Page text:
6,000 days since Mariano Rivera makes his big league debut.

6,000 days since the Angels sign amateur free agent Ramon Ortiz.

6,000 days since opposing starting pitcher Kevin Foster of the Cubs and Marvin Freeman of the Rockies belt home runs off each other. Why yes—the game is at Coors Field.

6,000 days since Jim Edmonds connects for the first of 28 multi-home run games.

7,000 days since baseball has its first knuckleballer vs. knuckleballer game in 10 years. Tom Candiotti of the Dodgers loses to Pittsburgh’s Tim Wakefield, 2-0.

15,000 days since Detroit’s John Hiller fans seven in a row in a 1-0 win over the Indians. It’s also the last game for Tiger manager Mayo Smith.

15,000 days since no-hit infielder Ray Oyler plays in his final game.

15,000 days since the Milwaukee Brewers sign amateur free agent Sixto Lezcano.

30,000 days since Babe Herman hits an inside the park home run off Hall of Fame pitcher Burleigh Grimes for the third time this year.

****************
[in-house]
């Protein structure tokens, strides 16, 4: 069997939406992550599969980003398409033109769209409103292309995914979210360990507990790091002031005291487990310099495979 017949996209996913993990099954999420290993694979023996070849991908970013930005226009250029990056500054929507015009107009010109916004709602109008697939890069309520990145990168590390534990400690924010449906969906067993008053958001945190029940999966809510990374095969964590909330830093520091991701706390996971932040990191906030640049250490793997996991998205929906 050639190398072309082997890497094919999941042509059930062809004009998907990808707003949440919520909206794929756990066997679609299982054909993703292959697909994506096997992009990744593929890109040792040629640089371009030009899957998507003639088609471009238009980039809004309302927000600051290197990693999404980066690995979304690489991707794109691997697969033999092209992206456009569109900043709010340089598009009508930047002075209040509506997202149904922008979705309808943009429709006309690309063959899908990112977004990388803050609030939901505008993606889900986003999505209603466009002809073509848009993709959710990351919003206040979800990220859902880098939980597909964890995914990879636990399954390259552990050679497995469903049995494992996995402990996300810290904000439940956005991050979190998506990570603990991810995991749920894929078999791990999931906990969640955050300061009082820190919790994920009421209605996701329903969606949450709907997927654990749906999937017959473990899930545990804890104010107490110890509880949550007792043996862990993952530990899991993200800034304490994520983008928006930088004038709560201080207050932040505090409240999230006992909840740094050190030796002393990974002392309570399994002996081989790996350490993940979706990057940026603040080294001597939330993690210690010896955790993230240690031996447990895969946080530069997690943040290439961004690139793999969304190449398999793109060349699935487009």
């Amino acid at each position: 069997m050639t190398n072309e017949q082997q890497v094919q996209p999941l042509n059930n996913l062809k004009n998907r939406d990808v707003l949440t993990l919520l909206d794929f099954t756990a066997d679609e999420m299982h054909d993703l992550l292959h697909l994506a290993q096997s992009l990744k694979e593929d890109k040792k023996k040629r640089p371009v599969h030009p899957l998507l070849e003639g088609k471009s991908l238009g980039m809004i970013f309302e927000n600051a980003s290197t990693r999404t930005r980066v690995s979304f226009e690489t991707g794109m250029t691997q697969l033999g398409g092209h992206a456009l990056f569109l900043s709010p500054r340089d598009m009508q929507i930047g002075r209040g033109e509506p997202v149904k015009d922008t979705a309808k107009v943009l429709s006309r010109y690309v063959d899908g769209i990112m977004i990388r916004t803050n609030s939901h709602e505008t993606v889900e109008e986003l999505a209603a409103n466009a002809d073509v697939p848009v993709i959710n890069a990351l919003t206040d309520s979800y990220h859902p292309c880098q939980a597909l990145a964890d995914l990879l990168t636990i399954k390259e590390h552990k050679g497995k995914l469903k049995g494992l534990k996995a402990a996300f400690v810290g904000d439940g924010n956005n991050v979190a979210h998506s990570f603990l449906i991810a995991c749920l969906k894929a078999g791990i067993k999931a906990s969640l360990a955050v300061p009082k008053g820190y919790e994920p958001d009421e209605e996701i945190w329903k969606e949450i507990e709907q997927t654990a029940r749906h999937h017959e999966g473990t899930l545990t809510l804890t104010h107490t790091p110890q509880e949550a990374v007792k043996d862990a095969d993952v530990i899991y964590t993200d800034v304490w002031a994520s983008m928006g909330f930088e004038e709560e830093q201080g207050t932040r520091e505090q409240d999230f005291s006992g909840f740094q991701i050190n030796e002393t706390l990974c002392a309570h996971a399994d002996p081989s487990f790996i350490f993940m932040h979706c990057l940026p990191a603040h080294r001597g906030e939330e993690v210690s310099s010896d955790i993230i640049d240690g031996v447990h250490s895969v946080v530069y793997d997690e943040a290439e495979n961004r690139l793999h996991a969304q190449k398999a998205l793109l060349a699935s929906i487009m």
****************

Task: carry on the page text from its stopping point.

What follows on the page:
40,000 days since the Pennsylvania Supreme Court grants free agency to Elmer Flick, Nap Lajoie, and Bill Bernhard.

Anniversaries

1854 It’s the first known game to end as a tie, as the Knickbockers-Gotham game ends 12-12 after 12 innings due to darkness.

1866 Kid Gleason, a pitcher who became a position player (and later manager for the 1919 Black Sox), is born.

1899 Judy Johnson, Hall of Fame Negro League third baseman, is born. He’s probably the worst of the inductees of the first batch of Negro League inductees.

1918 Snuffy Stirnweiss, speedy player, is born.

1931 Charles Comiskey, player turned manager turned owner, dies.

1934 The Cubs trade Pat Malone to the Cardinals.

1934 Washington trades Joe Cronin to the Red Sox for Lyn Lary and $225,000. That’s the most any player has ever been trade for, and will remain the record for decades.

1938 The Browns trade starting pitcher Oral Hildebrand and Buster Mails to the Yankees for Joe Glenn, and Myril Hoag.

1948 Toby Harrah, talented infielder, is born.

1949 Mike Hargrove, good hitter who became long-lasting manager, is born.

1950 Branch Rickey resigns from the Dodgers and sells up to 25 percent of his holdings to Walter O’Malley for $1.5 million.

1959 The Milwaukee Braves release Andy Pafko.